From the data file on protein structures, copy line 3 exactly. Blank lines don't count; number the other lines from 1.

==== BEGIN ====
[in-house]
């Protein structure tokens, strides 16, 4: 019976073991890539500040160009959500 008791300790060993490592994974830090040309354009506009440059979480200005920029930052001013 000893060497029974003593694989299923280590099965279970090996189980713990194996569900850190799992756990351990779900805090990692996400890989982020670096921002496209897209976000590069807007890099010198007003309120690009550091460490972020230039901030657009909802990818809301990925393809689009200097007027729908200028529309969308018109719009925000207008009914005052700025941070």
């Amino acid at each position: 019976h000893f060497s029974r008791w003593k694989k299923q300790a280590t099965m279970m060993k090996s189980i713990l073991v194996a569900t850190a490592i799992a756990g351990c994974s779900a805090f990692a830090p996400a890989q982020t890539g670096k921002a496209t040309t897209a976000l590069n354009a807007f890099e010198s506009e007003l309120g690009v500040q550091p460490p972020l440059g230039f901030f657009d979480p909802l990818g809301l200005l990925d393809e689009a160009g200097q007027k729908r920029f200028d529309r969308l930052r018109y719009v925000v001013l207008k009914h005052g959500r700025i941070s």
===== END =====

């Amino acid at each position: 019976h000893f060497s029974r008791w003593k694989k299923q300790a280590t099965m279970m060993k090996s189980i713990l073991v194996a569900t850190a490592i799992a756990g351990c994974s779900a805090f990692a830090p996400a890989q982020t890539g670096k921002a496209t040309t897209a976000l590069n354009a807007f890099e010198s506009e007003l309120g690009v500040q550091p460490p972020l440059g230039f901030f657009d979480p909802l990818g809301l200005l990925d393809e689009a160009g200097q007027k729908r920029f200028d529309r969308l930052r018109y719009v925000v001013l207008k009914h005052g959500r700025i941070s």